Al Sunbaty’s neighbors told reporters that he lives in the area where he murdered the Monsignor and is well-known for his devotion to Islamic jihad, often directing insults to Christians. In general, Copts rekindled the ire of jihadists when they became one of the forces favoring removal of the former Muslim Brotherhood ruler, President Morsi. Copts were labeled as enemies for their political views after June 30, 2012 and hostility toward Copts proliferated throughout radio and television broadcasts until today.
Reaction to the incident has brought only silence as of yet from Islam’s highest governing authority with its Sunni Muslim Institute located in Cairo. The Institution of Islamic scholars is obstinate when it comes to the slightest reforms and least of all to jihad, one of the major pillars of Islam. As of this writing, no statement has come from President Al-Sisi who normally garners praise from Copts.
Coptic Bishop Rafael addressed government authorities in a statement making mention of the increase of frequency of jihad since churches began to burn in 1972, the very year Monsignor Samaan was born, adding that it demonstrates how poorly the state is handling religious crimes and the extremism of a culture which needs to change by a huge effort yet to begin. Defective security monitoring, prosecution of victims instead of the perpetrators, releasing the guilty without penalty when arrested; all foster the system of religious jihad, stressed the Bishop.
The late Monsignor Samaan, who entered the priesthood in 1998 and was promoted to Monsignor in 2016, was laid to rest within a day of his murder. At his funeral, Bishop Rafael addressed parishioners, “We are all ready to die for the Christian faith.” Not a soul could disagree. Referring to terrorists, the Bishop said, “The blood of our martyrs is the seed of the Church – each murder by a terrorist flourishes our Church – sadly they [terrorists] do not understand that.”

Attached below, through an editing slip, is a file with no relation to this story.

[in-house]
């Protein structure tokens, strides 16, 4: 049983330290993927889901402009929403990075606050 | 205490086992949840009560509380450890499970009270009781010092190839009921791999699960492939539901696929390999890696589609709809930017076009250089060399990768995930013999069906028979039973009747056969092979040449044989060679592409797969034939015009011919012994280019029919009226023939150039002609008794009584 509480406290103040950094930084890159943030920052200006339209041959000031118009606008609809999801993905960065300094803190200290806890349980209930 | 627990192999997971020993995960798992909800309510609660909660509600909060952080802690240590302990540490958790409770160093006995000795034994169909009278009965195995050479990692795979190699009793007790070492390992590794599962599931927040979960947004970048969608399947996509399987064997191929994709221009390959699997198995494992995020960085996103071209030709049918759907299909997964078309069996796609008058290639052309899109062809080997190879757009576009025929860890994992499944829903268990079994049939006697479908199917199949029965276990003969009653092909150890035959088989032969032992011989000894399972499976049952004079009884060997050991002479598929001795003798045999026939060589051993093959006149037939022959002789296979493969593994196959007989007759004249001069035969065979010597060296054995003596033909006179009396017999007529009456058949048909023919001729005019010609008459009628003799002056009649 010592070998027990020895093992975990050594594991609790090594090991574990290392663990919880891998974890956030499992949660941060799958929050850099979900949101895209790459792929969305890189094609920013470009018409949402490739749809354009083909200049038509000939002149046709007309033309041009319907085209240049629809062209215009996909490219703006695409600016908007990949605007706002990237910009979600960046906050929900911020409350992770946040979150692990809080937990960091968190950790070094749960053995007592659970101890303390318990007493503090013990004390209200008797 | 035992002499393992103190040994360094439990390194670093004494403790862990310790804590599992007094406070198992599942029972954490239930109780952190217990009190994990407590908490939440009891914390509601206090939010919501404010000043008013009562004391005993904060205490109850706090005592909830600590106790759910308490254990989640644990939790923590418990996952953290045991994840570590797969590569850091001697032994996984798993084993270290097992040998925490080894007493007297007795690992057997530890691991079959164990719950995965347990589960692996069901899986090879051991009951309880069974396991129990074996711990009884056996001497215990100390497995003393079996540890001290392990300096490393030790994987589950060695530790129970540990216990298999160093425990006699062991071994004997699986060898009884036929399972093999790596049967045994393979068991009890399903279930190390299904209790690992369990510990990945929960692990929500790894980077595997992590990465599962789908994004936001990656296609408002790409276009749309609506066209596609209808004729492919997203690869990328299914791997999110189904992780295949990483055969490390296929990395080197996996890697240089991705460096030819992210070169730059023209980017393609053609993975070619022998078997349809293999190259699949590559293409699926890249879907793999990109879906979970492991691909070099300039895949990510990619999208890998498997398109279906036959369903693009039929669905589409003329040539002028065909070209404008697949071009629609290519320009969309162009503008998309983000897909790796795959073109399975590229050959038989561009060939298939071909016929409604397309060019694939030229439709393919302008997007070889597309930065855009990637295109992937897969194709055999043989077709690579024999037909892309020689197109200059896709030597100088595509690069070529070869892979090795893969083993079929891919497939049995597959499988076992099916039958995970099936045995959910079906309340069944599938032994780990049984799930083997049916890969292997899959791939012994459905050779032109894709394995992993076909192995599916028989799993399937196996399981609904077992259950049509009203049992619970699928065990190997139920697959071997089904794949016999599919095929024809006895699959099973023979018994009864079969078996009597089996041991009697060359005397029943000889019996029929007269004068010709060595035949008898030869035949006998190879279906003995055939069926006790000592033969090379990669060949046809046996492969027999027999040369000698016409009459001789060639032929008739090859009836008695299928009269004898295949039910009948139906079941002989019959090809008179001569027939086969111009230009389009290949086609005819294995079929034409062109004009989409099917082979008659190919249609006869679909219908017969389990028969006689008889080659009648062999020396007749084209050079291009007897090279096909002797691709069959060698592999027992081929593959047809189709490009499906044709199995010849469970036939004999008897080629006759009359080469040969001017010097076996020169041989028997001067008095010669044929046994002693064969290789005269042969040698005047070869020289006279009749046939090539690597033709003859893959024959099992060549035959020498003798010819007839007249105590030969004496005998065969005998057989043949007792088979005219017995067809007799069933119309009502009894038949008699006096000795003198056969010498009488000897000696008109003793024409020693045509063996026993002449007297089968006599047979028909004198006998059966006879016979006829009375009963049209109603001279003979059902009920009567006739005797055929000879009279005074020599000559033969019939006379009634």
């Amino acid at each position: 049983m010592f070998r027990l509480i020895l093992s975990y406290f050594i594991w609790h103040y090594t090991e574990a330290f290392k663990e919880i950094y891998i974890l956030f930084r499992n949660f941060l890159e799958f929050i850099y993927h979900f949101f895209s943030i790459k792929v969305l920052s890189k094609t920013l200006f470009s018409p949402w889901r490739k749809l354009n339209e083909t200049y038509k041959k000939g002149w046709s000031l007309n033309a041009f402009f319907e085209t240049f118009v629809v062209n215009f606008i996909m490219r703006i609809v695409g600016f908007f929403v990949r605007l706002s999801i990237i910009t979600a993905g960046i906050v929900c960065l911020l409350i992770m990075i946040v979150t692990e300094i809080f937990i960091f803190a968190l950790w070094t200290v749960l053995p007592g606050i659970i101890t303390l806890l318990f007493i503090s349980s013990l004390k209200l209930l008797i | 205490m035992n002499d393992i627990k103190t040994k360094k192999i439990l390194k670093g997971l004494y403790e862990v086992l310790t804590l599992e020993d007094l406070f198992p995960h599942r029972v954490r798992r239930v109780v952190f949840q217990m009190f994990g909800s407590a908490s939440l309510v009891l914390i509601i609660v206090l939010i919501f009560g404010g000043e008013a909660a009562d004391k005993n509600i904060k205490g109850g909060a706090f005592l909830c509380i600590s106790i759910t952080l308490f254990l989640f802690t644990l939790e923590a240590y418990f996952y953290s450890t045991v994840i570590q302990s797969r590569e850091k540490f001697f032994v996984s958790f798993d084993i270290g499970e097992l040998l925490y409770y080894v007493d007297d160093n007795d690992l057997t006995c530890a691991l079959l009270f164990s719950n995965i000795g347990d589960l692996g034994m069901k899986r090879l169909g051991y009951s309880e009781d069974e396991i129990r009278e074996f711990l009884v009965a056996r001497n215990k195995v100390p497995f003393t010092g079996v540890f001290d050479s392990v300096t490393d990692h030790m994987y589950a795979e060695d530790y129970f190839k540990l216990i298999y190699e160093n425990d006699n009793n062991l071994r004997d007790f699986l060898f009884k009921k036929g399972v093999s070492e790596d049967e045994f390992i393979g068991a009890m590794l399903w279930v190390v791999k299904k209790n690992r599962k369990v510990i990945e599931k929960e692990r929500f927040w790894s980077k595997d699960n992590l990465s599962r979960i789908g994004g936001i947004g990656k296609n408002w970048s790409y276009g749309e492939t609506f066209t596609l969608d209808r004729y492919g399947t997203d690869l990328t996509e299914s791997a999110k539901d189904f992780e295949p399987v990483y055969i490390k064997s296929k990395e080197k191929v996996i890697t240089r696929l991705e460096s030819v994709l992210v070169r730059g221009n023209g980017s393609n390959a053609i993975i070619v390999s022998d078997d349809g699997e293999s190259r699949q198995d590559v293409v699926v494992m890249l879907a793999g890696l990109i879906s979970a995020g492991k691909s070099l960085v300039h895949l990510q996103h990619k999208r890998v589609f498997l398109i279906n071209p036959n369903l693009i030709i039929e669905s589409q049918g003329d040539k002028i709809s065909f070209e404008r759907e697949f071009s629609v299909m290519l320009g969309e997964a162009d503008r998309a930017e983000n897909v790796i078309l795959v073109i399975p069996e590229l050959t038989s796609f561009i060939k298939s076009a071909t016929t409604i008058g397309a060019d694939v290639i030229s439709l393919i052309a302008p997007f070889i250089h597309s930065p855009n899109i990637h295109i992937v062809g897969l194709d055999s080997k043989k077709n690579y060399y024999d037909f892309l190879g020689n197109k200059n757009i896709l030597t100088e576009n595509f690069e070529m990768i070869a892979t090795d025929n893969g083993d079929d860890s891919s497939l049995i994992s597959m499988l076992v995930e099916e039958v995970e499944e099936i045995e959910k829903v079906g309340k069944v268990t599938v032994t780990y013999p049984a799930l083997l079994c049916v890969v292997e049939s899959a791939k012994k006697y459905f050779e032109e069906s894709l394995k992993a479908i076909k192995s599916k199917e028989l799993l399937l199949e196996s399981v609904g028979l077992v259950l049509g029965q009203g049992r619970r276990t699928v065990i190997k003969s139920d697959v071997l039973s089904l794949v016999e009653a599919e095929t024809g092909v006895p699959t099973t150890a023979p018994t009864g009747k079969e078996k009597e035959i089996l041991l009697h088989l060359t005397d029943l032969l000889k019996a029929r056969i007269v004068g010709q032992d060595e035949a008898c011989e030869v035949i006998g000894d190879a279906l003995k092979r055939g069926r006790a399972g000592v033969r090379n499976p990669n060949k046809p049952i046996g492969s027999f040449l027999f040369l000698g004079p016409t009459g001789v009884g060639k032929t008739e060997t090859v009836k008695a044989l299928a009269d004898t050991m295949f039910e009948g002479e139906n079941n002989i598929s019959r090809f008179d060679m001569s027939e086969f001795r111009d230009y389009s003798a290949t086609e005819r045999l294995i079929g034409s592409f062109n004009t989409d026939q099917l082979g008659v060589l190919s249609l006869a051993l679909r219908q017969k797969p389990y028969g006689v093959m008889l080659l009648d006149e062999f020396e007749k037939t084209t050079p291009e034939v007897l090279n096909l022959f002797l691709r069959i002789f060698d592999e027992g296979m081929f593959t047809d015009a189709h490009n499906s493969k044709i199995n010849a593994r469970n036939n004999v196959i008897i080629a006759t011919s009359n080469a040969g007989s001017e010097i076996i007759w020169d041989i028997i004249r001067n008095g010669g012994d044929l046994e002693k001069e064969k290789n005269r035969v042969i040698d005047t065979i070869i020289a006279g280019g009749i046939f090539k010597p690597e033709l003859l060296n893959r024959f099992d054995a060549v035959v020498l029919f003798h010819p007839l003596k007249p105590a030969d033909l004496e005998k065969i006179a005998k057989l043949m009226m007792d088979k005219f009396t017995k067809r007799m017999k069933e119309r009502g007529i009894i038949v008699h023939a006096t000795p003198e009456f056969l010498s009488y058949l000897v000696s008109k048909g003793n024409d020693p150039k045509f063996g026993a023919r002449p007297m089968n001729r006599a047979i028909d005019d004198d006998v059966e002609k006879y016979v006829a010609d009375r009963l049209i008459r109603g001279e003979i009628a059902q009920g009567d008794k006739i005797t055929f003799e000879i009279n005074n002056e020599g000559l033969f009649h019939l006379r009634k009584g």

Agreement came from Germany, where Pope Tawadros II resides temporarily for therapeutic reasons, in his statement expressing the Monsignor’s final reward for a purposeful life and death: “celebrating with heaven, receiving another martyr to paradise of joy…he joined the procession of victory like his predecessors of the Church…” Indeed.
Voice of the Copts offers condolences to all who knew and loved the Monsignor. Our prayers and sympathies go to Monsignor Samaan’s family and congregation. We hope and pray as well that President Al-Sisi is enabled and directed by the Almighty to work toward equality throughout Egypt’s system of justice, end anti-Coptic rhetoric, and begin genuine reform within Islam despite the very discouraging signs we see—all as a foundation to build a better future for Egyptians.
Dr. Ashraf Ramelah is founder and president of Voice of the Copts a human right organization with offices in USA and Italy – recently spoke at the first congress of SION in New York City on September 11, 2012.